Good thread. My thoughts, which I've tried to keep as short as possible but lol overspill:


I don't think I'd be far wrong in saying that the 40k background, art, model design, troop choices, and all the rest of it, actually tell us two contradictory things at once about our individual game-stories (I think calling them game-stories is a useful descriptor) that we play out on the table:


1) The game on your tabletop is a mighty clash of arms in which the souls of millions hang in the balance. (On one side we have a great Space Marine Captain, on the other a Greater Daemon of Khorne, etc. We see all the different wings of a combined forces army present in the same place - land, air, infantry, armor, big guns, etc. Ancient artefacts and relics of awesome power are trotted out onto the battlefield!) And yet also,

2) The game on your tabletop is a drop in the ocean against a huge background, a more or less infinite universe where millions of other battles churn and churn. ('In the grim darkness of the far future there is only war', the phrase 'The universe is a big place' turning up everywhere, and so on.)


Meanwhile, if we look strictly at the rules and number of actual models on the table, they seem to be telling us yet a third thing:


3) In the absence of absolute information about scale, or about the ratio of models to real soldiers, and given that the rules treat the figures as if that ratio were 1:1, we are looking usually at a battle where the army of either side is what, six or seven squads, a couple of vehicles? In real-life military terms (I know I know but work with me here) that's just a couple of particularly large patrols encountering one another.


Hold that thought, I'll come back to it.


Now going back to the first two things, that contradiction between the Grim-dark Importance of your game-story that you're playing out, and yet the Irrelevance of it in the face of the Grim-dark; that contradiction makes me see why people could call it 'stagnant' or ask for the story-line to move forward in some appreciable way. It's a concession I don't want to make, because I agree with OP and the blog that was quoted upthread, but it's there for all to see.


The significance of all the insane characters and huge vehicles (Knights!) and all the rest of it is conceptually undermined, by the series of games that get played out every weekend round at Bob's house or whatever; and by the what, ten, twenty real-life years of more or less stalemate between the factions.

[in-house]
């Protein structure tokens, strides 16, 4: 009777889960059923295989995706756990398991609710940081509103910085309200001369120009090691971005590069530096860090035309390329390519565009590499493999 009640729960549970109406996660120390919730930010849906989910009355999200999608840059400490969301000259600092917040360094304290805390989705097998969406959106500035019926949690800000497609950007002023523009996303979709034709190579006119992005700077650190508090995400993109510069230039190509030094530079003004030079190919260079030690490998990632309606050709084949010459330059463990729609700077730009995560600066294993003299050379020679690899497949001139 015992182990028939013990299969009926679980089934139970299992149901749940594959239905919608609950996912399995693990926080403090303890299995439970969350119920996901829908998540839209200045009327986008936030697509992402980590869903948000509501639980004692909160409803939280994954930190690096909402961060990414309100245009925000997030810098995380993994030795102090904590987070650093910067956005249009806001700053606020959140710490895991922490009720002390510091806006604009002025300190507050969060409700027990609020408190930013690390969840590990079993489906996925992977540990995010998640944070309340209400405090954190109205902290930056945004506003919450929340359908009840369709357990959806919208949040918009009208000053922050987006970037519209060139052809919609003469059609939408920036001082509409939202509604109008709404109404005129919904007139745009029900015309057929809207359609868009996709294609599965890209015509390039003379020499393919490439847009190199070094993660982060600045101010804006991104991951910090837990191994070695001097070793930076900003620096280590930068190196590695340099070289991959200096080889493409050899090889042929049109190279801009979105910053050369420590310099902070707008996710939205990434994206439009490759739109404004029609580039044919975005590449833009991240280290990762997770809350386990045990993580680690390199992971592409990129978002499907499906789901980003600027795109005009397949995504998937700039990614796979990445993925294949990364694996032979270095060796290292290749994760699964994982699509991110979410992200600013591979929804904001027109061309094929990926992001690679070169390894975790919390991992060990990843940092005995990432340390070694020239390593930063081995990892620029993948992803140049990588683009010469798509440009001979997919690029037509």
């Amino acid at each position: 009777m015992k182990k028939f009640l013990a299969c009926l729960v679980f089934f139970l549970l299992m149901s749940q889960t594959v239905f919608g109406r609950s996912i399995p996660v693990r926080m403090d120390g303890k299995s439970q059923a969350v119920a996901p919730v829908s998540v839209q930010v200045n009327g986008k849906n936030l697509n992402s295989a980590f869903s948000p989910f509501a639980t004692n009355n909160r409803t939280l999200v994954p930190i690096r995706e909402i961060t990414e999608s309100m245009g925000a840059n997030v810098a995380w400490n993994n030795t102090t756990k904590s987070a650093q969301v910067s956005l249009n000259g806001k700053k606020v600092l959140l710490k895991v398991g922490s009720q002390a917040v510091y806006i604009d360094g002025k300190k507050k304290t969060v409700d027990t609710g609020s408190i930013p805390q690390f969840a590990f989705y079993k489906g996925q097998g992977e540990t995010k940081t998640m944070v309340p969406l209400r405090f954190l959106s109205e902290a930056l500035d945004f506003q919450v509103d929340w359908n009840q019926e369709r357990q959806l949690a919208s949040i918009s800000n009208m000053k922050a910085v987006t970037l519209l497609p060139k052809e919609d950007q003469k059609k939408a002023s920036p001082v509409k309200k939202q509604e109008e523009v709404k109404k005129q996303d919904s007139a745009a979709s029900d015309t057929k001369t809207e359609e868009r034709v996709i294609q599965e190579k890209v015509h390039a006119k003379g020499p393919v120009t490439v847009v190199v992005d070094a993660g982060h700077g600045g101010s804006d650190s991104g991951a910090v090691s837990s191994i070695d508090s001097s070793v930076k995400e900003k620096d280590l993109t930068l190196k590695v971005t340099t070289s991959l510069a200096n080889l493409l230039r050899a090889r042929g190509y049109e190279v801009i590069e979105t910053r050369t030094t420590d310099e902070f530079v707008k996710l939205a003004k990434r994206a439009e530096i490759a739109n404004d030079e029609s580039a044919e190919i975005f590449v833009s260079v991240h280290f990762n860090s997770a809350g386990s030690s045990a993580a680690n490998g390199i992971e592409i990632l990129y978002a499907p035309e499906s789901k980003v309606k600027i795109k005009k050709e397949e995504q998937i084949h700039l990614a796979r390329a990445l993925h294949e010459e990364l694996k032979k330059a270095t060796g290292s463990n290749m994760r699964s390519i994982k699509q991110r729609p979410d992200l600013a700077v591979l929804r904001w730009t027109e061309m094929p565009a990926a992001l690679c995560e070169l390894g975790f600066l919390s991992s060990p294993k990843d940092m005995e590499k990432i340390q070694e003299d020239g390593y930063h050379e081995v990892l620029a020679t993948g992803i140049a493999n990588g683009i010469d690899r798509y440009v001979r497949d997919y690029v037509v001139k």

Now, consider a game-story played during the Rogue Trader period, where - now harking back to my comment about a couple of patrols encountering one another - two or three squads on either side kick off. If a Land Raider turns up it's a very big deal. There will be a couple of heavy or special weapons knocking around, that also constitute a big event. A character of some sort - less a great hero, more just an officer or stand-out warrior - will be involved, and sure, the weapons will all be incredibly nasty, but it's very much a story about who gets to claim a particular asteroid. Or vague 'hill' made out of polystyrene. It less obviously contradicts the idea of a huge dystopian stalemate in the background.


Or if my mention of Rogue Trader sounds a bit rose-tinted, consider a game of Necromunda or Inquisitor or one of the RPGs. In such a game-story I'm worried about my shotgun running out of ammo; whether I can get through a bulkhead; the overall fate of the entire Hive City can be left stagnating awesomely in the background.


So the gradual over-powering of 40k through 2nd and onwards eventually gets us to a point where, though I strongly agree with OP's concerns about meta-narrative, contradictions start to become overwhelmingly evident to anyone involved with 40k beyond a superficial level. (But be aware I haven't yet said whether I approve of what GW are actually doing! Read on ...)


As well as the trend for over-powering everything, we've also seen a trend away from a loose to a tight background and a trend toward specificity in miniatures. At the loose end you've got Rogue Trader, early WHFB, things like ye olde Realms of Chaos books; you've got a load of miniatures which, if you look at how early RT minis were sold, were never that closely intertwined with the background story as sketched out (in happily incoherent suggestions) in the books. It was often two different teams covering each job in those days. All very different by the time we get to the 90s and mid-2000s.